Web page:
20 more synths, organs and keyboards as well as a bunch of acoustic guitars. Let's see what we got to play with today...
First up again today is was another Moog monosynth - the Little Phatty, as shown at the top of the page. This travelled in it's own flight case that we got soon after we obtained it, and it came out in the same pretty-near mint condition as it started the journey.
Next along was the Sequential Circuits Prophet 600, in one of our refurbished cases. These worked out really well, we're really chuffed with how they stood up against the brand new ones from Swan Flight.
Since so many survived not just intact but in the same condition as they went in, we'll skip through the parade with a bit of brevity.
A pair of Theremins by Moog. These are disappointing - both are damaged. The autographed theremin (signed by Bob Moog) will only work if tilted at an angle of about 10 degrees, which makes me suspect a bit of damaged wiring or soldering, or possibly a crack in the circuit board if we're really unlucky.
The other Moog Theremin isn't doing so well - it just emits a quiet hum if cranked up through an amp that's also cranked right up. I suspect all I'm really hearing is a mains hum. Again, it coud be a simple physical shock problem, a crack or broken wire, board, joint or the like caused by being dropped. Or kicked. Or thrown. Some of what we've seen makes us suspect there was some very rough handling of our goodies.
Ah! Another Korg monosynth, this time the super Korg MS-20. Despite sharing a flightcase with the autographed Moog Theremin above, this was in perfect condition - a benefit of few wires and lots of surface- mount components, perhaps.
It's another Casio machine - this time a Casiotone 1000p.
What the hecky-decky have we got one of these kicking about for? Well, to save you going to our Casio 1000p section, here it is in a word:
I'll repeat that...
Another case-sharer. This is Percy. Percy Phone. Oh, alright, it's a Persephone by Eowave. It's a synthesizer with a natty ribbon controller that can be assigned across different ranges of frequencies.
Due to a little misunderstanding about the mains lead on the Moog Minimoog Model D, we ended up having to get a new case for it and could then re-purpose the first to take the Persephone and some other equipment...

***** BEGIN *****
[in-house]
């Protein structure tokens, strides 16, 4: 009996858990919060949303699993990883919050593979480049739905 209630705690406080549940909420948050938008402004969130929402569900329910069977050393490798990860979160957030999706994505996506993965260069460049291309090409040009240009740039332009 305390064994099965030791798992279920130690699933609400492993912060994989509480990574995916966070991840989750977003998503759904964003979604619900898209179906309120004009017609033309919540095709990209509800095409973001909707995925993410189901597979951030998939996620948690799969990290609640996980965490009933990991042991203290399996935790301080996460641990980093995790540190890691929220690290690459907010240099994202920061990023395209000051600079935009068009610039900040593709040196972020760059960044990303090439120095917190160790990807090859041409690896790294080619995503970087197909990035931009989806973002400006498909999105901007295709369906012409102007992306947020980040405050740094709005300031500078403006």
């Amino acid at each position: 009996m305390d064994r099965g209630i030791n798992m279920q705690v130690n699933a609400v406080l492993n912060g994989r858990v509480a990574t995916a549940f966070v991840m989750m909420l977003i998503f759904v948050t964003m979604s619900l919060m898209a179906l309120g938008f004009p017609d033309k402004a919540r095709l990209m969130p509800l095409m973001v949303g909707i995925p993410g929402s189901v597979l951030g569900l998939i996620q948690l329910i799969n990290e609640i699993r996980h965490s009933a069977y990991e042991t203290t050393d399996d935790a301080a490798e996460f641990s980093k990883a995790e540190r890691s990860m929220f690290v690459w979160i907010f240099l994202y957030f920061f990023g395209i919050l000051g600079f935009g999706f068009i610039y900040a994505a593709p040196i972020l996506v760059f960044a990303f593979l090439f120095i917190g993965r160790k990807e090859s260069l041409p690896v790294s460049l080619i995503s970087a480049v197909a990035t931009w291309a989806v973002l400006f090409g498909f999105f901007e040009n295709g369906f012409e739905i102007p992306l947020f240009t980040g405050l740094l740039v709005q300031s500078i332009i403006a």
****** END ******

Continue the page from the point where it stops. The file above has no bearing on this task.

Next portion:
... our invaluable Sequentix Cirklon, the wonder sequencer!
Really, this thing is amazing - it's been responsible for us not finishing more tracks than anything else in the studio simply because it causes us to start more tracks than anything else! It's absorbing and fun and a constant source of inspiration. Here it is hooked up to the Little Phatty for testing:
And now to the other end of the scale, away from the high-tech. It's a classic old Vox Continental. Due to the heavy-duty flight case no damage was done in transit. (Sadly, it was already damaged due to the cack-handed and bungled restoration attempt back in the UK - not only did the so-called 'restorer' take months to return it, but it was actually electrically in WORSE condition due to them removing one of the generator boards, which they never returned. To add insult to injury, the 'work' that was done on the case was shoddy too.) One to take care of personally this time, once the workshop is set up here.
We're really bouncing around technologies here - now we're on to a sample-based digital synth, the K-4 from Kawai. We got this after using the Kawai K-1r for years for pads and augmentation, and especially if we wanted a bit of an '80s' sound. It was wrapped in bubble wrap along with the Casio 1000p above, then protected in a heavy cardboard carton, and they came out without a scratch!
Technically, not part of the Audible Smile arsenal - this Farfisa TS-600 belongs to The Wife. It looks like it should be on the deck of the original Battlestar Galactica, and comes with a console frame and pedalboard.